School of Life Sciences
 

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Klaus Winzer

Associate Professor; PGT Senior Tutor, Faculty of Medicine & Health Sciences

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Biography

Diploma degree in Biology, Göttingen, Germany, 1992

PhD, Göttingen, 1995

Research Fellow, School of University of Nottingham, 1996

Senior Research Fellow, University of Nottingham, 2000

Lecturer, Department of Biological Sciences, University of Lancaster, 2006

Associate Professor, School of Life Sciences, University of Nottingham, 2008

Expertise Summary

Bacterial metabolism and physiology, Clostridia, CO-utilising bacteria, quorum-sensing, metabolic engineering, synthetic biology

Research Summary

Klaus Winzer is a microbiologist with more than 25 years' experience in bacterial physiology and metabolism. He is experienced in bacterial strain isolation, characterisation and engineering, and has… read more

Selected Publications

Current Research

Klaus Winzer is a microbiologist with more than 25 years' experience in bacterial physiology and metabolism. He is experienced in bacterial strain isolation, characterisation and engineering, and has worked extensively in the field of bacterial cell-cell communication. Over his career, Klaus has studied a wide range of physiologically diverse bacteria including numerous pathogens and industrial strains, with an increasing focus on C1-utilising bacteria.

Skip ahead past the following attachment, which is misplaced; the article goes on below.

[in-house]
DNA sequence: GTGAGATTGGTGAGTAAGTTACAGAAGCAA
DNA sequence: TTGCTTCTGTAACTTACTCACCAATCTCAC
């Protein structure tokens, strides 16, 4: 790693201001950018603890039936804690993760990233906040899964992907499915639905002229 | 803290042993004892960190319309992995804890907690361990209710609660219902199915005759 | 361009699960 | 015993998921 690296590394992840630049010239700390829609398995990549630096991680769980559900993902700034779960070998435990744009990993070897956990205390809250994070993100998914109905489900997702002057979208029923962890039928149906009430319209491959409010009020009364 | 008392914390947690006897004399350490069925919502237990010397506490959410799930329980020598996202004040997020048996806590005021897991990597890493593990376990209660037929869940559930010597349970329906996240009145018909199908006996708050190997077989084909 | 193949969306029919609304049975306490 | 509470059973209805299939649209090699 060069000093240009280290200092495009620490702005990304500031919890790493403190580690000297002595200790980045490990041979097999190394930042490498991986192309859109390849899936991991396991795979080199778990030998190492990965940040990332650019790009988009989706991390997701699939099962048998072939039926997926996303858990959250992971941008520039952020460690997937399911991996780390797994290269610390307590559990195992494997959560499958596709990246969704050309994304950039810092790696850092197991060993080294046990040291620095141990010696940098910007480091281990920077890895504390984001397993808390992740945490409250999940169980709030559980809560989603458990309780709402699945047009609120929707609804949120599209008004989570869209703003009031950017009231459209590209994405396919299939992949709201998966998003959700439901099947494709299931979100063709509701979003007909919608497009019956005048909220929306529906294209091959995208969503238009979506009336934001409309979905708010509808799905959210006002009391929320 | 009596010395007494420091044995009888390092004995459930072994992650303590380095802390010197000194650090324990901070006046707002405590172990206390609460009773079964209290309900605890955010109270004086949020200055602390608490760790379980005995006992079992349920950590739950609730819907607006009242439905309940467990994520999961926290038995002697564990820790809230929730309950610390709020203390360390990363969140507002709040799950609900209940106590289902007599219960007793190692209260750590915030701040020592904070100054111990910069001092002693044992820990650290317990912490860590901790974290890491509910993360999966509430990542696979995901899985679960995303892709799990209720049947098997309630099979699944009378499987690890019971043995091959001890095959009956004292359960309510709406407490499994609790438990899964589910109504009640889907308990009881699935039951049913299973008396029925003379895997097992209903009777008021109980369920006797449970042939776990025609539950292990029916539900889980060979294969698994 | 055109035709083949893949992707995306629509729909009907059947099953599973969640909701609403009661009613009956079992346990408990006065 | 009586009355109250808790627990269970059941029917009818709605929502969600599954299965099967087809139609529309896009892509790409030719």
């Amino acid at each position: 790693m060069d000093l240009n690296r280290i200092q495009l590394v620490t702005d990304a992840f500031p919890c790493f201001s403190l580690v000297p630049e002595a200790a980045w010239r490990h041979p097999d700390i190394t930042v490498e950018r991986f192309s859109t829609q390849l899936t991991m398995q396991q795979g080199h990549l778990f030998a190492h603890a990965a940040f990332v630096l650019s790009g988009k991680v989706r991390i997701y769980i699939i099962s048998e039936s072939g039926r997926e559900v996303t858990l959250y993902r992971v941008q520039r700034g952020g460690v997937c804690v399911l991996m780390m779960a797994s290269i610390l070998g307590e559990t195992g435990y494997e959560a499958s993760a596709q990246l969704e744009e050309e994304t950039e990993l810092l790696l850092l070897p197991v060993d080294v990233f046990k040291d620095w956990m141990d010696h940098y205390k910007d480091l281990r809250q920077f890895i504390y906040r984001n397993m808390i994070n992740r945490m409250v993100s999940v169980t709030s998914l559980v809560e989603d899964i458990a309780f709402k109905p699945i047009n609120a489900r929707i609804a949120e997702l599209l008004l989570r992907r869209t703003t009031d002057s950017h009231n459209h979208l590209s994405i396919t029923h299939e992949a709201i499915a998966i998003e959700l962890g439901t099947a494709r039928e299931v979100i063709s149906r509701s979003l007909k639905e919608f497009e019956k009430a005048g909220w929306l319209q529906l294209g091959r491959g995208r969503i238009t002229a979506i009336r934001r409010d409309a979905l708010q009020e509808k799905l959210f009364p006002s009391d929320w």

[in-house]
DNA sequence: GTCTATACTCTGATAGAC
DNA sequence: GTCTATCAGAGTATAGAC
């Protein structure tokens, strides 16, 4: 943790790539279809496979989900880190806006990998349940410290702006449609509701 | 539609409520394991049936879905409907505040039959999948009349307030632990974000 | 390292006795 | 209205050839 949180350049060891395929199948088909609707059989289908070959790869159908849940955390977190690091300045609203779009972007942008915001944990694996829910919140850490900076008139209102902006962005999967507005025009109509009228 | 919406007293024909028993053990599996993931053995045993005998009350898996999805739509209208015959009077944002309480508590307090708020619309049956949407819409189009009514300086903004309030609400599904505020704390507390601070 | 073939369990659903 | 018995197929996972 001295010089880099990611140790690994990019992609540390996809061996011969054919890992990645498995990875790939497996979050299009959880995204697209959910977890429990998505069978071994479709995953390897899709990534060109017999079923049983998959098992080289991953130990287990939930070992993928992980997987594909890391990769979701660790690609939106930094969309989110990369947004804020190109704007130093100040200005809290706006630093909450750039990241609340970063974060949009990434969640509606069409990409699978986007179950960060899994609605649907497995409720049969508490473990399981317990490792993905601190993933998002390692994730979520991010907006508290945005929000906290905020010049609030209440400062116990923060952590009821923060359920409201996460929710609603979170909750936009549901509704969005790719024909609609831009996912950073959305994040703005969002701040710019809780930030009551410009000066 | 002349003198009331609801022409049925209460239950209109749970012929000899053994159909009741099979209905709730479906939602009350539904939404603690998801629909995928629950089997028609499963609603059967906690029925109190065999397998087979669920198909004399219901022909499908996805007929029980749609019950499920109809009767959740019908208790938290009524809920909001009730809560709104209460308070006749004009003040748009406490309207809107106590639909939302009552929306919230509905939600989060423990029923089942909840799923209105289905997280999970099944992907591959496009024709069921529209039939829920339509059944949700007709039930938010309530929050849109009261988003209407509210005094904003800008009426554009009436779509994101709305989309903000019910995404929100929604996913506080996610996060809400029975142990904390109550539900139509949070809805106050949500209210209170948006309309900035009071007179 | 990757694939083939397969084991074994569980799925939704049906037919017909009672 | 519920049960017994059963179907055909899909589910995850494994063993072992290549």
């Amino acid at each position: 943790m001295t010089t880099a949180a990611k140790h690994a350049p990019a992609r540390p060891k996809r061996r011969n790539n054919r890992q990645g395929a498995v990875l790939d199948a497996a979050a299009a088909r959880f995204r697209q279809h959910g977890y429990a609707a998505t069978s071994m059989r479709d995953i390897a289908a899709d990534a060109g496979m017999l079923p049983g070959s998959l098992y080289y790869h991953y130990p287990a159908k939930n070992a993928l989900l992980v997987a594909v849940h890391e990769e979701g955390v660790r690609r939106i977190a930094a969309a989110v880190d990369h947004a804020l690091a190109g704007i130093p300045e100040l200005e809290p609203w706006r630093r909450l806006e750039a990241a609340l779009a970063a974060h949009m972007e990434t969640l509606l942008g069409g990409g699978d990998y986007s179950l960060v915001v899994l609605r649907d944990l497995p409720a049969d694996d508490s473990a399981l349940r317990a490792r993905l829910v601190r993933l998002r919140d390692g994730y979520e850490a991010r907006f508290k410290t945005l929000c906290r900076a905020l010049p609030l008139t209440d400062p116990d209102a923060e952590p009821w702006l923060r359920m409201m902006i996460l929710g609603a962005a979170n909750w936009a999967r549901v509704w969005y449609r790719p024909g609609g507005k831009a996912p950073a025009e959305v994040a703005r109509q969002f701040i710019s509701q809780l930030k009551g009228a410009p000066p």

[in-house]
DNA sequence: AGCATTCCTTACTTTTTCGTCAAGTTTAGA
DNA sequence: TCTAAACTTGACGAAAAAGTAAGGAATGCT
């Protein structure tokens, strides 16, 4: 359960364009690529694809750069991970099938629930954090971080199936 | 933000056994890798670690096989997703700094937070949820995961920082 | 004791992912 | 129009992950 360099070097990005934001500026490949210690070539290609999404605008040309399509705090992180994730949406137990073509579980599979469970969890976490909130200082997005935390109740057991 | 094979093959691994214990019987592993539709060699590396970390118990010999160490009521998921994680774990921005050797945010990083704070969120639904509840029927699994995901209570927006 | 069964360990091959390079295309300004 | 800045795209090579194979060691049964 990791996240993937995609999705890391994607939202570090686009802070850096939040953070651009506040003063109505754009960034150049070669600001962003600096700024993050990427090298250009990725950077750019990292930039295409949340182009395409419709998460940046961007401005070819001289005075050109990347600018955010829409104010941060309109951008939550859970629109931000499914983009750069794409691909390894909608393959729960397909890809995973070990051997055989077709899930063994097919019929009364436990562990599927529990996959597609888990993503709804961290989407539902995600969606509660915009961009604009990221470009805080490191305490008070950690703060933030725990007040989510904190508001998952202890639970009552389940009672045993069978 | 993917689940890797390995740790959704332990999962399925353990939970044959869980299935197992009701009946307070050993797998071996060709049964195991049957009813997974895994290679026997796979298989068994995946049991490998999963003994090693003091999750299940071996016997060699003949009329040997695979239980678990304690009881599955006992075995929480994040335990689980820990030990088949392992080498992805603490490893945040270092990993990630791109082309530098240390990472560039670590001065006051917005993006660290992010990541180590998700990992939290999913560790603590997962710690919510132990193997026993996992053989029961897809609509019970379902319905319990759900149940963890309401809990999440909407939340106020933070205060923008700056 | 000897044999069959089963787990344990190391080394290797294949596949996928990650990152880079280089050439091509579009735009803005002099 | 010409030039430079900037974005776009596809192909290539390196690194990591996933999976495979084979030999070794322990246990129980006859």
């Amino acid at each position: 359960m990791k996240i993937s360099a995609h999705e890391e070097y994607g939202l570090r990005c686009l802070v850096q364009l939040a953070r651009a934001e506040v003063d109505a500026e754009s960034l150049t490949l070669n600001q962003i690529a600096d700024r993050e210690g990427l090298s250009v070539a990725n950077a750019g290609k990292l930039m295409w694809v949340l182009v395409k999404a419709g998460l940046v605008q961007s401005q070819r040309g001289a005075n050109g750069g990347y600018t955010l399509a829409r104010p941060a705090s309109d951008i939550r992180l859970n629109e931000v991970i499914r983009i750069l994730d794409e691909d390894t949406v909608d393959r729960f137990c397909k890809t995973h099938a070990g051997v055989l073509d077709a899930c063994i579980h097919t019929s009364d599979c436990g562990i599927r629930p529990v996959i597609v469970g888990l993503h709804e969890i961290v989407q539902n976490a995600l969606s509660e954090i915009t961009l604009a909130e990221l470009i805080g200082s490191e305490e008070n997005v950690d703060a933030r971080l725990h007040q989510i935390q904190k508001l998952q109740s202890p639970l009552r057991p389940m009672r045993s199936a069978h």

Current efforts focus on understanding and engineering the metabolism of anaerobic clostridia and aerobic gas-fermenting Cupriavidus species, with the ultimate aim of generating platform organisms for the production of biofuels and chemical commodities.

His group is investigating the molecular, genetic, and evolutionary mechanisms that underlay bacterial strain degeneration and study the roles of bacterial signalling in high density fermentations, with the goal of developing more stable and better performing production strains. In collaboration with computational scientists and mathematical modellers the team is working towards integrating complex metabolic pathways into new hosts, using a combination of synthetic biology approaches and in vitro evolution. Current examples include the engineering of carbon monoxide-tolerant and uitilising strains for improved fermentation of industrial wast gases.

School of Life Sciences

University of Nottingham
Medical School
Queen's Medical Centre
Nottingham NG7 2UH

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